So why am I telling you all of this?  It’s simply to remind us that sometimes the events of our lives outlast our expectations of them.  For living in an instant society, we’ve come to demand quick resolutions of whatever problems we may have.  But as I mentioned in my sermon on Sunday, “God doesn’t settle all of His accounts in October.”  Rather, He moves according to His own timeline but always in a way that He knows is best for us. For even though the virus was not sent by the Lord, what do those familiar old words of Romans 8.28 remind us?  “we know that in all things God works for the good of those who love Him, who have been called according to His purpose.”

And so, here we are and it looks like we’ve still got a way to go until some semblance of the familiar returns to all of our lives.  Though I hadn’t really planned on doing it quite this long, thus, I’ll keep on writing if you want to keep on reading.  Keep praying, as well.  And washing your hands.  And following the guidelines, even if you do feel a little like a hostage yourself.  And together, we’ll make another week… and then see. 

After all, if Ted could do it.. to say nothing of those 52 American hostages and their families, along with countless others whose lives have been upended by war, conflict, famine, and other disasters over the years… why can’t we?

 

 

 

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COVID Contemplations (April 24) – “How Much Longer?”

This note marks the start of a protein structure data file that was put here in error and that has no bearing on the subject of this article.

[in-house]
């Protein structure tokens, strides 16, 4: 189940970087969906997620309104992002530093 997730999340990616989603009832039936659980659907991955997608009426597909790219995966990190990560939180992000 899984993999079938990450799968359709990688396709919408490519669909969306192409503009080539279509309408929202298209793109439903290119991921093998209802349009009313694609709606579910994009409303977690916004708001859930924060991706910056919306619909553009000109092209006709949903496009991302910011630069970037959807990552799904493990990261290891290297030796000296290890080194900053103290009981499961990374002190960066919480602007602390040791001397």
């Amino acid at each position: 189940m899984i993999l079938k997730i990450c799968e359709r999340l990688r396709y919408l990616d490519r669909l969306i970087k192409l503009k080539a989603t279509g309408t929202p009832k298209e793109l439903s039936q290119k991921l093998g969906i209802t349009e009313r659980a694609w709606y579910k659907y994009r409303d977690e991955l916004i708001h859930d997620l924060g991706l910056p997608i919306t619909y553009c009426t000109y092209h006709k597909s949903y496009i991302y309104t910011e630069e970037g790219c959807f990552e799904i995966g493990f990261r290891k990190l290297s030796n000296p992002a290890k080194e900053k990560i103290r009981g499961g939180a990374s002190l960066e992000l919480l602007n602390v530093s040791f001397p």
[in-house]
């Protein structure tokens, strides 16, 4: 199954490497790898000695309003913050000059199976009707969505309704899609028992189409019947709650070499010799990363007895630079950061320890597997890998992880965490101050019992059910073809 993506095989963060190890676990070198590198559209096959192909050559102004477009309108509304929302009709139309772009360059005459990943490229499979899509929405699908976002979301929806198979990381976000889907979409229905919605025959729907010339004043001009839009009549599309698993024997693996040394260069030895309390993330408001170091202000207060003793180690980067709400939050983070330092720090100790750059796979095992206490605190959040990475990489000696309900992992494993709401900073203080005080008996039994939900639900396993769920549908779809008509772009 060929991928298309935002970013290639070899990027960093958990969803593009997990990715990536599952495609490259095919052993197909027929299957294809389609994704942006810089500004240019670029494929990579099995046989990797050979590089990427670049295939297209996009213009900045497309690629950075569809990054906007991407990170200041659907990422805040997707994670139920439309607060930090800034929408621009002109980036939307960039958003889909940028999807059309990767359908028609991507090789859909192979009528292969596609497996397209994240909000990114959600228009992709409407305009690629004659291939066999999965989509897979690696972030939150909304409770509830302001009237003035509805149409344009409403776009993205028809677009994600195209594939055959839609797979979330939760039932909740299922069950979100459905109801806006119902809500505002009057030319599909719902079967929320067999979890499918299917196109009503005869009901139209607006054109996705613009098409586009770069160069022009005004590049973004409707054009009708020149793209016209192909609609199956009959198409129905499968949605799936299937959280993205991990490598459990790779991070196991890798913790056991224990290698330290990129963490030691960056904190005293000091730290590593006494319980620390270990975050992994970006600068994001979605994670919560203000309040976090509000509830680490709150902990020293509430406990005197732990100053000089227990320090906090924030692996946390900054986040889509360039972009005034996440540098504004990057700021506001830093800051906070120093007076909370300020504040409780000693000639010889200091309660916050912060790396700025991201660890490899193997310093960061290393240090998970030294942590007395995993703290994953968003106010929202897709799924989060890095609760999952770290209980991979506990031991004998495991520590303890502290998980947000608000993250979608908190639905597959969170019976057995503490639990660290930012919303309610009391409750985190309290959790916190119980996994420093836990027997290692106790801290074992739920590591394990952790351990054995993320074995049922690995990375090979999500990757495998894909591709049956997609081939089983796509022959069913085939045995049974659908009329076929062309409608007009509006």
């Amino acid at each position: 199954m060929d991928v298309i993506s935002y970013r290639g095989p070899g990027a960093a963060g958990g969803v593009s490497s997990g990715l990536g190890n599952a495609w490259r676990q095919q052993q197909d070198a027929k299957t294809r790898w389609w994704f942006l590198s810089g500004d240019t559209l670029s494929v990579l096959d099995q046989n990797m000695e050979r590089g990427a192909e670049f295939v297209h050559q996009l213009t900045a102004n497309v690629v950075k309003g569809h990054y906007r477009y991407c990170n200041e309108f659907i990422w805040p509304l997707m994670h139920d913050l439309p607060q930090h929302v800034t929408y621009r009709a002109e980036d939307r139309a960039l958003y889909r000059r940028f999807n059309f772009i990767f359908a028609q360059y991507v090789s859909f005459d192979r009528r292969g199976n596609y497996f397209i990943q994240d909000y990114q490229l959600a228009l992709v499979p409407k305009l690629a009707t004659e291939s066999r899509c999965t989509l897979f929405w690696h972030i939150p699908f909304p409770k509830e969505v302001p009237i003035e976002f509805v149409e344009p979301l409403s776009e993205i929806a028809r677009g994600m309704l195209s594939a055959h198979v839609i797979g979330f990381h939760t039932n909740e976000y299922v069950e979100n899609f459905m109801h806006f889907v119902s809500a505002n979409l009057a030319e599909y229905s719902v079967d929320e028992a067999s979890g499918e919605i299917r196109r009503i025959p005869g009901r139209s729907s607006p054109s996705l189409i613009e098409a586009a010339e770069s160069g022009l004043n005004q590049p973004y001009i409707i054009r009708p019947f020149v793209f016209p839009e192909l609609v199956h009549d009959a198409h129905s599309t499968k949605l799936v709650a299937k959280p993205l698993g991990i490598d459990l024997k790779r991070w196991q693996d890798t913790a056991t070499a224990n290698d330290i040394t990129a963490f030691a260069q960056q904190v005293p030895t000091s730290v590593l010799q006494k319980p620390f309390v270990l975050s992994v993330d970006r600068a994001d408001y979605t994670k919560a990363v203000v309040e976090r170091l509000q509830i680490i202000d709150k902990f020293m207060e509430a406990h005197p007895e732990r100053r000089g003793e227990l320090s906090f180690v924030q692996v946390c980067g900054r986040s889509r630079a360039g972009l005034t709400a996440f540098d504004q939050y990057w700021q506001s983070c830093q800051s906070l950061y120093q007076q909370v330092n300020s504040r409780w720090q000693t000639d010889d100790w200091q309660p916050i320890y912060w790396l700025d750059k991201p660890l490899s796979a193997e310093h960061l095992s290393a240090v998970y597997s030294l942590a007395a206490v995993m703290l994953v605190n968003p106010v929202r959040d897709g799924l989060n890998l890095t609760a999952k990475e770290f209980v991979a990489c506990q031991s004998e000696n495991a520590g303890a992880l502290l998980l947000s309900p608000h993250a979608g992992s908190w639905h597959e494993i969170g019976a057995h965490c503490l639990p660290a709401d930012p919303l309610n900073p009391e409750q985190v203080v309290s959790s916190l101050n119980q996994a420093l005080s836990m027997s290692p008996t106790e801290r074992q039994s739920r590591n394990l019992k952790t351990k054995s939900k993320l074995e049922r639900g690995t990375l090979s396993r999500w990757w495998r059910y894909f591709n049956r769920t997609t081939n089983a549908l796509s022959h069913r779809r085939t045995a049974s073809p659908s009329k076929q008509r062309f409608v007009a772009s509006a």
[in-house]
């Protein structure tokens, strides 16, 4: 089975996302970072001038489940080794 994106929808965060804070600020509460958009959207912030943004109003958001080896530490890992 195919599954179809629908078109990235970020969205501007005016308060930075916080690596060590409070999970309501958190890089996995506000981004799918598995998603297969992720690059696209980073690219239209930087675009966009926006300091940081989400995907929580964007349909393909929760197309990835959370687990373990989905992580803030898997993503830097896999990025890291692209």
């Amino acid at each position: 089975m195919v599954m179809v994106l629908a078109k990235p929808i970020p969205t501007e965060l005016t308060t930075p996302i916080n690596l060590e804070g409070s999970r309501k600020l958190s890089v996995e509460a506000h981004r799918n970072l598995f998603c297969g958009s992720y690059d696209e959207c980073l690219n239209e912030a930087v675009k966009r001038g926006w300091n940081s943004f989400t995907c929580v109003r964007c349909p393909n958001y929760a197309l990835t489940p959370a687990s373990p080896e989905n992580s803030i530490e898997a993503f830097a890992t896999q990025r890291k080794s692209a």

(Today’s guest writer is Dr. John A. (Jack) Beck, our favorite Bible geographer and professor/guide for our Israel trips.  An adjunct faculty member of Jerusalem University College, Jack lives with his wife Marmy in Wisconsin.  You can find out more about Jack, including his many publications, on his website, johnabeckauthor.com.)

“How much longer!? How much longer before things get back to normal? I awakened with that question drumming on the door of a new day. I tossed back and forth in bed frustrated by the strictures imposed by another weekend of pandemic lock down. Then it dawned on me. I was asking the wrong question.

When Israel spent decades in the wilderness, their days were filled with the challenge of living in a natural world setting that threatened to kill them on a daily basis. Dehydration, starvation, terrain, and predators took their turns disrupting the normal rhythms of life. They were constantly living on defense and it was exhausting. They too asked. How much longer?

In reply, Moses did not give them a time frame but a new set of questions to ask. The Lord was using their time in this ecosystem to humble them, to test their faith, and to teach them he was sufficient to meet their needs (Deut 8:2-3). It would take as long as it would take to accomplish those goals.